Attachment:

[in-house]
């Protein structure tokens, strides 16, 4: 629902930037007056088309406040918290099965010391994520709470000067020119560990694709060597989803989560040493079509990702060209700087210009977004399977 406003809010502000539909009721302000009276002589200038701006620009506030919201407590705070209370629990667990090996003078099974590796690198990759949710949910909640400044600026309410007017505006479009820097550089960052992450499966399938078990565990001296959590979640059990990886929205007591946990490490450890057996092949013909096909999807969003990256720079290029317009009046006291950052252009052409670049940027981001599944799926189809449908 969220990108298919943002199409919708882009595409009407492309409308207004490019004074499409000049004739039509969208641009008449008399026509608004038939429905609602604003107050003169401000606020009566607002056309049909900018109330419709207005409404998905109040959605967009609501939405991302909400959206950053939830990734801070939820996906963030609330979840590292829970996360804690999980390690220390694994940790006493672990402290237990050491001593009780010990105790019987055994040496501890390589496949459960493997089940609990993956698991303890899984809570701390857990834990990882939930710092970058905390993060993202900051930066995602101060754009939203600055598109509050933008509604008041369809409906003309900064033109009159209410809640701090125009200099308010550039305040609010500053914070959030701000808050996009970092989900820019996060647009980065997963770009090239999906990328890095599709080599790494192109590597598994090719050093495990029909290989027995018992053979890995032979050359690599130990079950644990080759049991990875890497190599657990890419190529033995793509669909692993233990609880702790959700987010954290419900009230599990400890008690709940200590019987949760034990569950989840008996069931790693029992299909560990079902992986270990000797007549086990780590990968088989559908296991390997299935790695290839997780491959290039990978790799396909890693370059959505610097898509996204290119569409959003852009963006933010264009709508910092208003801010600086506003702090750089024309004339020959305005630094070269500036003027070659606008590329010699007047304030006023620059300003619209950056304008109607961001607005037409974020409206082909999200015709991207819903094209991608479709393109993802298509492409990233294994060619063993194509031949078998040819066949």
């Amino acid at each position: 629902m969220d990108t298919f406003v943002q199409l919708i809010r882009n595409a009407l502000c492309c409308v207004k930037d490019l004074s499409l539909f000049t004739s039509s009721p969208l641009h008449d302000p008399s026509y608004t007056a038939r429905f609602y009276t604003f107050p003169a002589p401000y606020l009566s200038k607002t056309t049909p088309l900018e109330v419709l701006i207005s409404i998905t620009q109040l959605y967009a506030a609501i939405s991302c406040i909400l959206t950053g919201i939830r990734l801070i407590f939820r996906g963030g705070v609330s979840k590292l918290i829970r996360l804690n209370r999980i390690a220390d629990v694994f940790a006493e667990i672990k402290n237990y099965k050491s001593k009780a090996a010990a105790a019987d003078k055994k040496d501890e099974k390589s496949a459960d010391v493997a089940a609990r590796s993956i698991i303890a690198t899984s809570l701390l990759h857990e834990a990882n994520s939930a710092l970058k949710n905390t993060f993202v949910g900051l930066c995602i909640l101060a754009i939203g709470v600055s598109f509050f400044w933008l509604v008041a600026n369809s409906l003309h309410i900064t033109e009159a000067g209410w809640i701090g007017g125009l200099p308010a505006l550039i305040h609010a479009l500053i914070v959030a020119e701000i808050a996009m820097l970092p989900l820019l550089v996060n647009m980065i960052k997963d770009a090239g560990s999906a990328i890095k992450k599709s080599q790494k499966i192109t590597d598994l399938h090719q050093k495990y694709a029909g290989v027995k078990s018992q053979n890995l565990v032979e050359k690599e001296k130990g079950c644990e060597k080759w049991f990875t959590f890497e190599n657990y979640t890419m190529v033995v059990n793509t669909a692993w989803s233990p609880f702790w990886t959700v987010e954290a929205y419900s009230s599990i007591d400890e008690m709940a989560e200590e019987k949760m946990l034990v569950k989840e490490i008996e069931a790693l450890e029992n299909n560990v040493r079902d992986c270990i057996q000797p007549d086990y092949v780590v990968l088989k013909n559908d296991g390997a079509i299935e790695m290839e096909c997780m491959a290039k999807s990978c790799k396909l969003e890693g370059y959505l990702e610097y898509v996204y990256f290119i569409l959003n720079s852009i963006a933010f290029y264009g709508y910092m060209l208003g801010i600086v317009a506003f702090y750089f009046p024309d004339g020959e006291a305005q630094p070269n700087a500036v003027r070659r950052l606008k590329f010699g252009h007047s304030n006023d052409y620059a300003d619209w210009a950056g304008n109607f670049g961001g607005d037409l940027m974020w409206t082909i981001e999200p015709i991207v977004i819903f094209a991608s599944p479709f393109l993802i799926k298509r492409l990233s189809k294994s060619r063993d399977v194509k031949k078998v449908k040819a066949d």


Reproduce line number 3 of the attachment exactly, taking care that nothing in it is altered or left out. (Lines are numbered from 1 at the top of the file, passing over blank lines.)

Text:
């Amino acid at each position: 629902m969220d990108t298919f406003v943002q199409l919708i809010r882009n595409a009407l502000c492309c409308v207004k930037d490019l004074s499409l539909f000049t004739s039509s009721p969208l641009h008449d302000p008399s026509y608004t007056a038939r429905f609602y009276t604003f107050p003169a002589p401000y606020l009566s200038k607002t056309t049909p088309l900018e109330v419709l701006i207005s409404i998905t620009q109040l959605y967009a506030a609501i939405s991302c406040i909400l959206t950053g919201i939830r990734l801070i407590f939820r996906g963030g705070v609330s979840k590292l918290i829970r996360l804690n209370r999980i390690a220390d629990v694994f940790a006493e667990i672990k402290n237990y099965k050491s001593k009780a090996a010990a105790a019987d003078k055994k040496d501890e099974k390589s496949a459960d010391v493997a089940a609990r590796s993956i698991i303890a690198t899984s809570l701390l990759h857990e834990a990882n994520s939930a710092l970058k949710n905390t993060f993202v949910g900051l930066c995602i909640l101060a754009i939203g709470v600055s598109f509050f400044w933008l509604v008041a600026n369809s409906l003309h309410i900064t033109e009159a000067g209410w809640i701090g007017g125009l200099p308010a505006l550039i305040h609010a479009l500053i914070v959030a020119e701000i808050a996009m820097l970092p989900l820019l550089v996060n647009m980065i960052k997963d770009a090239g560990s999906a990328i890095k992450k599709s080599q790494k499966i192109t590597d598994l399938h090719q050093k495990y694709a029909g290989v027995k078990s018992q053979n890995l565990v032979e050359k690599e001296k130990g079950c644990e060597k080759w049991f990875t959590f890497e190599n657990y979640t890419m190529v033995v059990n793509t669909a692993w989803s233990p609880f702790w990886t959700v987010e954290a929205y419900s009230s599990i007591d400890e008690m709940a989560e200590e019987k949760m946990l034990v569950k989840e490490i008996e069931a790693l450890e029992n299909n560990v040493r079902d992986c270990i057996q000797p007549d086990y092949v780590v990968l088989k013909n559908d296991g390997a079509i299935e790695m290839e096909c997780m491959a290039k999807s990978c790799k396909l969003e890693g370059y959505l990702e610097y898509v996204y990256f290119i569409l959003n720079s852009i963006a933010f290029y264009g709508y910092m060209l208003g801010i600086v317009a506003f702090y750089f009046p024309d004339g020959e006291a305005q630094p070269n700087a500036v003027r070659r950052l606008k590329f010699g252009h007047s304030n006023d052409y620059a300003d619209w210009a950056g304008n109607f670049g961001g607005d037409l940027m974020w409206t082909i981001e999200p015709i991207v977004i819903f094209a991608s599944p479709f393109l993802i799926k298509r492409l990233s189809k294994s060619r063993d399977v194509k031949k078998v449908k040819a066949d």